South Korea's central bank is forecast to keep its benchmark interest rate unchanged this month following a surprise rate cut in March that sent the policy rate to a record low of 1.75%, analysts said Monday.
The respondents said that while room for another rate cut lingers, the BOK is likely to take a wait-and-see stance this month to gauge the impact of previous rate cuts and the speed of household debt growth that continues to surge amid a low-rate trend.
The central bank has faced growing pressure on further loosening its 2% base rate that has remained unchanged since October amid a series of global easing moves aimed at shoring up sluggish growth, according to South Korea's (Yonhap) News Agency.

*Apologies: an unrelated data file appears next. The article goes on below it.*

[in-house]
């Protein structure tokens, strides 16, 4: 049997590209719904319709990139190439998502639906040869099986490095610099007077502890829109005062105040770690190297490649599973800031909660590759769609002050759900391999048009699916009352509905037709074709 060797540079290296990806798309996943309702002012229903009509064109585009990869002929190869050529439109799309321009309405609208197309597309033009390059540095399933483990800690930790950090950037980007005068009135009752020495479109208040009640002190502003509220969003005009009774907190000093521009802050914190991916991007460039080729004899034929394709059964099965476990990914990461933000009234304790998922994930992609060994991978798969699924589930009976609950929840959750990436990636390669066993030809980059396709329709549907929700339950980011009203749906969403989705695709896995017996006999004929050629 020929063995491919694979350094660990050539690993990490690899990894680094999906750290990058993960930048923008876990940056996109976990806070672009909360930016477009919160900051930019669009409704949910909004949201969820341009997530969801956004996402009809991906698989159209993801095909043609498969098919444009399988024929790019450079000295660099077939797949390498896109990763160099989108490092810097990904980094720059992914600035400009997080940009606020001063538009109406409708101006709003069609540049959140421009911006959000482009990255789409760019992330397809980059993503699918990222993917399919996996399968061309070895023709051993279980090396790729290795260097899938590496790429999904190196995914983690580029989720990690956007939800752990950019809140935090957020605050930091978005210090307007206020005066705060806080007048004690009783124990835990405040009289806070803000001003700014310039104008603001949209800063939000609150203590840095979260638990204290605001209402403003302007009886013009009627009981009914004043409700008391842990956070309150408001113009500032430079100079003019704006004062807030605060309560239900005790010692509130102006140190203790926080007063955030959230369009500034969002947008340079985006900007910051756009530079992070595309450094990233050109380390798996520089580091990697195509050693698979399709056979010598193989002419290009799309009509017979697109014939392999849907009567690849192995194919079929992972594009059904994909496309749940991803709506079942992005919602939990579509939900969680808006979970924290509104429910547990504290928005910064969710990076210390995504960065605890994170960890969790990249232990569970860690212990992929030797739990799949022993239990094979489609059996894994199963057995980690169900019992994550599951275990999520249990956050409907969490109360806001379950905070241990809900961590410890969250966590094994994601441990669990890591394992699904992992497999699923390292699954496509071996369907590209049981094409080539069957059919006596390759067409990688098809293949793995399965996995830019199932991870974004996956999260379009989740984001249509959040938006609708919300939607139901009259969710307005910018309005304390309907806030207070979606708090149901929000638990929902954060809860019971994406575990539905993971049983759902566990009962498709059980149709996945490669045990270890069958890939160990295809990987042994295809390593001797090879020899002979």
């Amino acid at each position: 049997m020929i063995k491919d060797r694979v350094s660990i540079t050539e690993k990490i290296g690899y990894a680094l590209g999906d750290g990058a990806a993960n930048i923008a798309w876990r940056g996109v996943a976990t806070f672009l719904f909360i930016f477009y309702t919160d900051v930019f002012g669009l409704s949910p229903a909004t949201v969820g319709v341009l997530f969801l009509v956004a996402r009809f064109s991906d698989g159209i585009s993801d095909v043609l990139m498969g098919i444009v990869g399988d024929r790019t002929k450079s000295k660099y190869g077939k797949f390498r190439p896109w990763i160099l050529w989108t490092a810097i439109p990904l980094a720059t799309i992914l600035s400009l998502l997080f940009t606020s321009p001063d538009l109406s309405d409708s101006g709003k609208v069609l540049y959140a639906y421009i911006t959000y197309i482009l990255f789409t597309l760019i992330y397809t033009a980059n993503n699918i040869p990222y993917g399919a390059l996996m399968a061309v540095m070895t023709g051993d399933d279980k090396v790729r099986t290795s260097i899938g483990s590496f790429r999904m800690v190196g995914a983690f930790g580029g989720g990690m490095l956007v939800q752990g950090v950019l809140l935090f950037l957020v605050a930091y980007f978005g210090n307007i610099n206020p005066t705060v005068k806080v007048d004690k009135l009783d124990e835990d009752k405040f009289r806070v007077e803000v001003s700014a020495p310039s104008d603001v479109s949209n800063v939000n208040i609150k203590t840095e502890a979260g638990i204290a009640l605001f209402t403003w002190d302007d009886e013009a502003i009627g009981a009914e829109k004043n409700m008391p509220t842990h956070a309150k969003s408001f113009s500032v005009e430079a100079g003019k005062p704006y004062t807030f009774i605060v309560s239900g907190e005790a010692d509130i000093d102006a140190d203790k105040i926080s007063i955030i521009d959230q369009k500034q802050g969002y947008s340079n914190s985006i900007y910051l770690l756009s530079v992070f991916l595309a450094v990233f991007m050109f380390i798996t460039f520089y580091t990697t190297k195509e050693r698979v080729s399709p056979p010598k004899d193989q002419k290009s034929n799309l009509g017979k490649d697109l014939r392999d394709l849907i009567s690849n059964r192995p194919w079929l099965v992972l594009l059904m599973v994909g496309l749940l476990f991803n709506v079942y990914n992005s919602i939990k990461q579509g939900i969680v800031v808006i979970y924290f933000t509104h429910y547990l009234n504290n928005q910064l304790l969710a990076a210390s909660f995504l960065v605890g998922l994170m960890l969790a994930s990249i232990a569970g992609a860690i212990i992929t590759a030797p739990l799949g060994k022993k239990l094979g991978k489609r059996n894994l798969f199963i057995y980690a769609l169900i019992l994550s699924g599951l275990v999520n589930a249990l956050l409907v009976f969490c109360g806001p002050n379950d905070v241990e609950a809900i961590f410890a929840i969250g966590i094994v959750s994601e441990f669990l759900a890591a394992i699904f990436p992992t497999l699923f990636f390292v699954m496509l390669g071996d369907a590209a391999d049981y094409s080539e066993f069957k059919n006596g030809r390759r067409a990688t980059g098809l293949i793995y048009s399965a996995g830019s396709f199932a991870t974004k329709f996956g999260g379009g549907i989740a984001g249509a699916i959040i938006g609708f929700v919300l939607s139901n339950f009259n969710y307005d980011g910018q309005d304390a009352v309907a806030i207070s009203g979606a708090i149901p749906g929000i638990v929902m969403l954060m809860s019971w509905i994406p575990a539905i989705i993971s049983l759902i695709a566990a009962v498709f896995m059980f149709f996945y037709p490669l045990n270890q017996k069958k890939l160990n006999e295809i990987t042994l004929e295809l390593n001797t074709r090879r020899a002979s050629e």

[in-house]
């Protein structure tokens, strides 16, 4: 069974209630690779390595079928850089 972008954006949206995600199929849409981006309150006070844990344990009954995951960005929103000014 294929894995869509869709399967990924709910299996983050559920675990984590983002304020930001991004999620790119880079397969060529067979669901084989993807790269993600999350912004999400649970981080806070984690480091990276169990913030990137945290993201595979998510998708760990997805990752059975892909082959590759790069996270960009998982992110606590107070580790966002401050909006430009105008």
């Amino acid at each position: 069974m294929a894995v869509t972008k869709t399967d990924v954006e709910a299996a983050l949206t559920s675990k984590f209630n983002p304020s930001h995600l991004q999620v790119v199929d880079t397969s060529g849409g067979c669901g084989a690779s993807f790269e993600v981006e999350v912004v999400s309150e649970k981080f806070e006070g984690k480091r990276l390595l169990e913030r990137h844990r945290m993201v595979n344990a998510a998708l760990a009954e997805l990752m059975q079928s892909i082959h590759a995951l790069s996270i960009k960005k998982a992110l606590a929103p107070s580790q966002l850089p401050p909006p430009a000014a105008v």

Some analysts cited growing household debt as a key factor that will restrain the central bank from implementing a back-to-back rate cut in April.
South Korea's already bulky household debt has been sharply rising in tandem with two rate cuts in the second half of last year that prompted home buyers to cash in on the low interest rate.
Household loans in South Korea, Asia's fourth-largest economy, totaled 1,089 trillion won as of end-December, with mortgage loans accounting for 42% of the total. In February, household loan growth at local banks more than doubled from a year earlier.
The BOK, which updates its growth and inflation forecast every three months, is expected to revise down an earlier forecast made in January when it slashed its growth forecast to 3.4% from 3.8% and inflation forecast to 1.9% from 2.4%.